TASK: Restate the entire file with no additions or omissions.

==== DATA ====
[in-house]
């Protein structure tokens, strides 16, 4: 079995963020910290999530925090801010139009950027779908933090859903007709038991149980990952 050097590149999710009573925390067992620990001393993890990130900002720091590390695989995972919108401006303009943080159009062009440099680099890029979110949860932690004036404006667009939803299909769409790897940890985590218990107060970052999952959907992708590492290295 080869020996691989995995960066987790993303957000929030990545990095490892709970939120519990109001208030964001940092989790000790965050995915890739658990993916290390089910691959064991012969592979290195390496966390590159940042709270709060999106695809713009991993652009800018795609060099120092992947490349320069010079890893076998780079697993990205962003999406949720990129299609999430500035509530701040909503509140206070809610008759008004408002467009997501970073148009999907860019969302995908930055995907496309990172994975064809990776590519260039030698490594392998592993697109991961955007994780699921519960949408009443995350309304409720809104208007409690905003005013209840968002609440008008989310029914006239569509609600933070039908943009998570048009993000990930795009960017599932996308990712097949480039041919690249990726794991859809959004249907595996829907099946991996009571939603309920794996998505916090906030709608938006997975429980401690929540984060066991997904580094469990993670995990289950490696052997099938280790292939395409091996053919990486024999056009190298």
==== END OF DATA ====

[in-house]
């Protein structure tokens, strides 16, 4: 079995963020910290999530925090801010139009950027779908933090859903007709038991149980990952 050097590149999710009573925390067992620990001393993890990130900002720091590390695989995972919108401006303009943080159009062009440099680099890029979110949860932690004036404006667009939803299909769409790897940890985590218990107060970052999952959907992708590492290295 080869020996691989995995960066987790993303957000929030990545990095490892709970939120519990109001208030964001940092989790000790965050995915890739658990993916290390089910691959064991012969592979290195390496966390590159940042709270709060999106695809713009991993652009800018795609060099120092992947490349320069010079890893076998780079697993990205962003999406949720990129299609999430500035509530701040909503509140206070809610008759008004408002467009997501970073148009999907860019969302995908930055995907496309990172994975064809990776590519260039030698490594392998592993697109991961955007994780699921519960949408009443995350309304409720809104208007409690905003005013209840968002609440008008989310029914006239569509609600933070039908943009998570048009993000990930795009960017599932996308990712097949480039041919690249990726794991859809959004249907595996829907099946991996009571939603309920794996998505916090906030709608938006997975429980401690929540984060066991997904580094469990993670995990289950490696052997099938280790292939395409091996053919990486024999056009190298």